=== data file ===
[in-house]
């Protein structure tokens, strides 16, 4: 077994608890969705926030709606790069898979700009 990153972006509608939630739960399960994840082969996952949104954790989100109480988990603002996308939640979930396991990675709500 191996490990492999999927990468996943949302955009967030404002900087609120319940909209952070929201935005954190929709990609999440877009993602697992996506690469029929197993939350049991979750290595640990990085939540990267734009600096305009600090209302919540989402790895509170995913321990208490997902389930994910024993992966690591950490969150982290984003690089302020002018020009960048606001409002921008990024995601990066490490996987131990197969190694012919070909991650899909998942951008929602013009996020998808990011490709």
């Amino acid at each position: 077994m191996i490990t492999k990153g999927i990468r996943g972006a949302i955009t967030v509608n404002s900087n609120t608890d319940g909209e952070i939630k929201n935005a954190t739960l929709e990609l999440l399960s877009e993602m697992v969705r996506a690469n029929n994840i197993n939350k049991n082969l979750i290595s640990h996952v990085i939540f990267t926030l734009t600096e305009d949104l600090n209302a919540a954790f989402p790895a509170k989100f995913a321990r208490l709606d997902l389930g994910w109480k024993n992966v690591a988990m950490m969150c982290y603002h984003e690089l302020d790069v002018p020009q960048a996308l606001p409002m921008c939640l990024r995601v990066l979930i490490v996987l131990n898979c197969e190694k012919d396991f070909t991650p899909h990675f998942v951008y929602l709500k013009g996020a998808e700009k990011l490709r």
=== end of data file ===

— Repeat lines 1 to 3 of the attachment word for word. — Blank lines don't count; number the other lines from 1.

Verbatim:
[in-house]
């Protein structure tokens, strides 16, 4: 077994608890969705926030709606790069898979700009 990153972006509608939630739960399960994840082969996952949104954790989100109480988990603002996308939640979930396991990675709500 191996490990492999999927990468996943949302955009967030404002900087609120319940909209952070929201935005954190929709990609999440877009993602697992996506690469029929197993939350049991979750290595640990990085939540990267734009600096305009600090209302919540989402790895509170995913321990208490997902389930994910024993992966690591950490969150982290984003690089302020002018020009960048606001409002921008990024995601990066490490996987131990197969190694012919070909991650899909998942951008929602013009996020998808990011490709």
């Amino acid at each position: 077994m191996i490990t492999k990153g999927i990468r996943g972006a949302i955009t967030v509608n404002s900087n609120t608890d319940g909209e952070i939630k929201n935005a954190t739960l929709e990609l999440l399960s877009e993602m697992v969705r996506a690469n029929n994840i197993n939350k049991n082969l979750i290595s640990h996952v990085i939540f990267t926030l734009t600096e305009d949104l600090n209302a919540a954790f989402p790895a509170k989100f995913a321990r208490l709606d997902l389930g994910w109480k024993n992966v690591a988990m950490m969150c982290y603002h984003e690089l302020d790069v002018p020009q960048a996308l606001p409002m921008c939640l990024r995601v990066l979930i490490v996987l131990n898979c197969e190694k012919d396991f070909t991650p899909h990675f998942v951008y929602l709500k013009g996020a998808e700009k990011l490709r």